The Central Bank’s director general for financial conduct said the regulator plans to use its inquiry process “more routinely” to pursue individuals suspected of involvement in regulatory breaches. This comes after the regulator has racked up multimillion-euro bills pursuing lengthy and costly public investigations into former Irish Nationwide Building Society and Quinn Insurance figures in recent years.
Addressing an online corporate crime and regulation event hosted by law firm A&L Goodbody on Wednesday, Derville Rowland also said the Central Bank is continuing to look at “individual accountability” in relation to the tracker-mortgage scandal as enforcement investigations into lenders continue.
The regulator has so far fined Ulster Bank, Permanent TSB and KBC Bank Ireland a combined €76 million for their roles in the State’s biggest banking industry overcharging debacle, while cases against AIB and its EBS unit as well as Bank of Ireland continue.
The Central Bank has concluded 144 enforcement actions since 2006, imposing fines amounting to over €166.5 million under its administrative sanctions procedure and has disqualified 26 individuals from senior roles in firms.
However, its public inquiry procedure, used in cases where firms or individuals do not reach a settlement, has proven lengthy and costly in the two high-profile cases pursued through this route in recent times. The bank has disclosed almost €10 million of costs relating to running of public inquiries into individuals involved in the management of the failed Irish Nationwide Building Society (INBS) and Quinn Insurance Limited between 2016 and 2020.
That figure, contained in the Central Bank’s latest annual report, published in June, only gives a partial picture of total cost to date of the long-running INBS inquiry, as the key legal fees and inquiry members’ fees attached to this case will only be revealed once it has come to a conclusion.
The Quinn cases concluded a year ago, after the two former directors under inquiry reached settlements.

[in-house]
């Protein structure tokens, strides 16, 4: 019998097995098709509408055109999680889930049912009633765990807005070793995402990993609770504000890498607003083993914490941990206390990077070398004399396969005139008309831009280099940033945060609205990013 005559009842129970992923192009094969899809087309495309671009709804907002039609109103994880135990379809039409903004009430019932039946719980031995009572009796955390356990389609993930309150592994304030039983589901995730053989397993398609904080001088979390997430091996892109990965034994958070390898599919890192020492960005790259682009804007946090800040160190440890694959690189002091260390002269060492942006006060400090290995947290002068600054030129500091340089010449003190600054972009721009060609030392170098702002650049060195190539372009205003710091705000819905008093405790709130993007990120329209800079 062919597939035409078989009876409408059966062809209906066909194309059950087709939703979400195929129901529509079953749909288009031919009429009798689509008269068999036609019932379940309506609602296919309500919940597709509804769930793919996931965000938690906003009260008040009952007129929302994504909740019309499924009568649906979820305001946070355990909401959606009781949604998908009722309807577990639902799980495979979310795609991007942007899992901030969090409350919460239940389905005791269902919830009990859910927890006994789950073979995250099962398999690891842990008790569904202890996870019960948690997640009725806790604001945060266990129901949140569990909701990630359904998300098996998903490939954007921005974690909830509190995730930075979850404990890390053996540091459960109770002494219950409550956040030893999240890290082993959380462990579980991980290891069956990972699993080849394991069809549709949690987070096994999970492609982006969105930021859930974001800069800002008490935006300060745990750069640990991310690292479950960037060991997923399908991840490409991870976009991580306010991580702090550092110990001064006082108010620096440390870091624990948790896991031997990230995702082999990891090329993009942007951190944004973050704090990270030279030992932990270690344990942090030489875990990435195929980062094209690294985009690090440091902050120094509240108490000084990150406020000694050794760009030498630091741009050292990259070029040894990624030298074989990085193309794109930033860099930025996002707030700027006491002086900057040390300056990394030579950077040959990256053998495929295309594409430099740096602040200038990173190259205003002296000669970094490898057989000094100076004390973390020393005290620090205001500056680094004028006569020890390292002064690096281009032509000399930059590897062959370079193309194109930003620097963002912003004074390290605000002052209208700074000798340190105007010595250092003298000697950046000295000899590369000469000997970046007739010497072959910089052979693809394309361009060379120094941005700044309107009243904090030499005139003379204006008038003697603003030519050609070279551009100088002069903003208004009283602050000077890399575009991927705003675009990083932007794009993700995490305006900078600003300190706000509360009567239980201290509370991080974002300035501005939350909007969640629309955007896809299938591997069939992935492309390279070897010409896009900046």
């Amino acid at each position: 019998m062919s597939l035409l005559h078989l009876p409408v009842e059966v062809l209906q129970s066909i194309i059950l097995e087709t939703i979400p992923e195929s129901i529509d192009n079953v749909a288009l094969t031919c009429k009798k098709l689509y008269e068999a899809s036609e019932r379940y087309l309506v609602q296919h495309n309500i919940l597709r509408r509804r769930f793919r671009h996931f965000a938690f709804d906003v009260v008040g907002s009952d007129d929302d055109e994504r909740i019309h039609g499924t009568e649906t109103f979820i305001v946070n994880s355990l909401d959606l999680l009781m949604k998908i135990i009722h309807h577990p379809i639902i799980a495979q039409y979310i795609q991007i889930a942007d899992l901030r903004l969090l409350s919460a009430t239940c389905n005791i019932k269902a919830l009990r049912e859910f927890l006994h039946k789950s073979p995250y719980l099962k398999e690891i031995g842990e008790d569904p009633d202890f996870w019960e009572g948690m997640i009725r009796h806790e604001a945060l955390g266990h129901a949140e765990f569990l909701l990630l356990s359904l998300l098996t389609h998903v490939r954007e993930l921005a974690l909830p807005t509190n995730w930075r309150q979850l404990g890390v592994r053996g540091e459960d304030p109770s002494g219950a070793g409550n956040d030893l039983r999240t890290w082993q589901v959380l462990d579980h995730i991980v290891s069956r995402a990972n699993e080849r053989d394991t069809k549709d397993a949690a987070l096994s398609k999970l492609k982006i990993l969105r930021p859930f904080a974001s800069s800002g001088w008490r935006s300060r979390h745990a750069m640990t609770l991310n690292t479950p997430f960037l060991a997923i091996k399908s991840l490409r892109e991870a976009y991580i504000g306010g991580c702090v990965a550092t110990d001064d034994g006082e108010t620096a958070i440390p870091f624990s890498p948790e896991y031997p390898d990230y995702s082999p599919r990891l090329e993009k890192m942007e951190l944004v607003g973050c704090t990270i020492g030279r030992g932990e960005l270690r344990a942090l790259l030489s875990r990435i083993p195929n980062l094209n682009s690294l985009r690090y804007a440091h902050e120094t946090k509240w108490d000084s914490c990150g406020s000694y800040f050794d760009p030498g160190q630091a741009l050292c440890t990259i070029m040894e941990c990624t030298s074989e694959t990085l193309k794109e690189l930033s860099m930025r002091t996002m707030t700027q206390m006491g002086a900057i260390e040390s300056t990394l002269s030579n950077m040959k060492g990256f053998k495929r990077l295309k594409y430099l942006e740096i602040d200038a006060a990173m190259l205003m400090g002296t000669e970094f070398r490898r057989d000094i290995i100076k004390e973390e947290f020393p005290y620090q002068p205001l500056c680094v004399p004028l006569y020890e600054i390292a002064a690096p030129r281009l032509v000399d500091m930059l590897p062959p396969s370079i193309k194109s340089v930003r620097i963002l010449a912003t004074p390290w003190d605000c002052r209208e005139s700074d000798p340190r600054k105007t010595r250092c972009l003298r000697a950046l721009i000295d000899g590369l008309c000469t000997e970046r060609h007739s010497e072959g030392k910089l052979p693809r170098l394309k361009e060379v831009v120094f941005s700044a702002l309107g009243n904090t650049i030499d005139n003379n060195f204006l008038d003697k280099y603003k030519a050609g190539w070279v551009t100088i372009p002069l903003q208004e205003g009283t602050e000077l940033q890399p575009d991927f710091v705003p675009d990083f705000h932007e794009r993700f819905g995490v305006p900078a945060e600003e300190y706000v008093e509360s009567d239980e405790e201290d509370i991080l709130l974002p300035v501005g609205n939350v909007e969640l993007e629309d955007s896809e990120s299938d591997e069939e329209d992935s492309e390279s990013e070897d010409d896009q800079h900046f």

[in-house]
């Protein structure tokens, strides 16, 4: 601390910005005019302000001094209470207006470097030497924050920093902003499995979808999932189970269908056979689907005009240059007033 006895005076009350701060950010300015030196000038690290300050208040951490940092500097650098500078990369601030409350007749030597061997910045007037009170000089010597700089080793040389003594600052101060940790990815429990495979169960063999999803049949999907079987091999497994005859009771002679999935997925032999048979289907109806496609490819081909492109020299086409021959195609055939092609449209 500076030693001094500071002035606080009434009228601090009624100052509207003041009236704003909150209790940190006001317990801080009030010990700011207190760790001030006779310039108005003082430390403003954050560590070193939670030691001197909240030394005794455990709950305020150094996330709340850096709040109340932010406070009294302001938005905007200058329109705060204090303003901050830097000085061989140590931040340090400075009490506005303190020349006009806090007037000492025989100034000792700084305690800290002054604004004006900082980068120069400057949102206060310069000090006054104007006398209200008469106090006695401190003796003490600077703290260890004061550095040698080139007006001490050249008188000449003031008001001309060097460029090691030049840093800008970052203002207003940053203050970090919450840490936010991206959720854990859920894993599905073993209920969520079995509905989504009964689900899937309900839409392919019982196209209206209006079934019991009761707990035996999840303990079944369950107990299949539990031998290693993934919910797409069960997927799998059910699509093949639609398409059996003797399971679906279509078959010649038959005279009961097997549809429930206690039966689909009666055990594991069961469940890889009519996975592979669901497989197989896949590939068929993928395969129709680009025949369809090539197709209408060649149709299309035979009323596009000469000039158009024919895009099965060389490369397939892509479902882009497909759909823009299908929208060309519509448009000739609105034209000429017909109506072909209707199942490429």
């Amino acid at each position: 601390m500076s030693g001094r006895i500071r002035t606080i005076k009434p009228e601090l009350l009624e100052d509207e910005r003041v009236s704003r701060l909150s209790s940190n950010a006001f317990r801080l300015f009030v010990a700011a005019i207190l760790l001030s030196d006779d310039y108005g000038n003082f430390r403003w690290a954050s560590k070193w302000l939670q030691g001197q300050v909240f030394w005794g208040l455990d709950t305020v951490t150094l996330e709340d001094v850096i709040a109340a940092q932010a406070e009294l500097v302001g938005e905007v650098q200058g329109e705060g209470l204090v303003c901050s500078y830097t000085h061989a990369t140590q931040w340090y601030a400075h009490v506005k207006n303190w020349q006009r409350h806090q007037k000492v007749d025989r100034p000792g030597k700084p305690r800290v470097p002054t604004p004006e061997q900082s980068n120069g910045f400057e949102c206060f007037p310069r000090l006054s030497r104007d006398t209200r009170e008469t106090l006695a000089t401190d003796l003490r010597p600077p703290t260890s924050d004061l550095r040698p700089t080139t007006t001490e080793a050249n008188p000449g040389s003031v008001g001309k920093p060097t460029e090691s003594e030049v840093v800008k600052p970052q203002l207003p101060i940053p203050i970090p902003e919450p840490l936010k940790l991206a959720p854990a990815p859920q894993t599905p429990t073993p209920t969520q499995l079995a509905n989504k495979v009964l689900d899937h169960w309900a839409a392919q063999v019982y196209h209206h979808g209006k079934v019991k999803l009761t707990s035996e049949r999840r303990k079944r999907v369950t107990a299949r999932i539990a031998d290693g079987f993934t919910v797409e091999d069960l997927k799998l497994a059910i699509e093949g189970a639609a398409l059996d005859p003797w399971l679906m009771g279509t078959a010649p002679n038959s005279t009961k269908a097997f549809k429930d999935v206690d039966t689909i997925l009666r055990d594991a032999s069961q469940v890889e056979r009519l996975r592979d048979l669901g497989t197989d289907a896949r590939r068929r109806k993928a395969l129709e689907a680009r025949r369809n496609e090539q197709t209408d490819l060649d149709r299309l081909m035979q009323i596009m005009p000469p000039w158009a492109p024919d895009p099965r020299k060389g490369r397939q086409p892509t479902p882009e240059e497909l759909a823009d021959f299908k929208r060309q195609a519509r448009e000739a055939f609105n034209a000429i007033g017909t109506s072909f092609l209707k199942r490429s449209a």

Only remaining subject
Former INBS director John Stanley Purcell is the only remaining subject of an inquiry into the failed lender. During the period, the inquiry has dropped its case against INBS’s long-standing managing director Michael Fingleton, due to the octogenarian’s ill health, and settled with three of the other original five executives and directors subject to investigation.
The INBS investigation, which has been the subject of sporadic public hearings between December 2017 and the conclusion of evidence in July of this year, is expected to conclude in 2022, Ms Rowland said.
“As we move forward, we expect to use our inquiry process more routinely. If a case goes to inquiry, it indicates that an individual or firm has not made the admissions or agreed the sanctions that the Central Bank considers necessary to form the basis of settlement,” Ms Rowland said, adding that individuals are more likely to contest cases than firms.
She noted that some provisions in the recently published general scheme for the Central Bank (Individual Accountability Framework) Bill, expected to be enacted next year, are aimed at streamlining the inquiry process. The main purpose of the planned law, however, is to bring a long-awaited senior executive accountability regime (Sear) into place, which will make it easier for the regulator to hold senior managers in banks and other financial firms accountable for failings under their watch.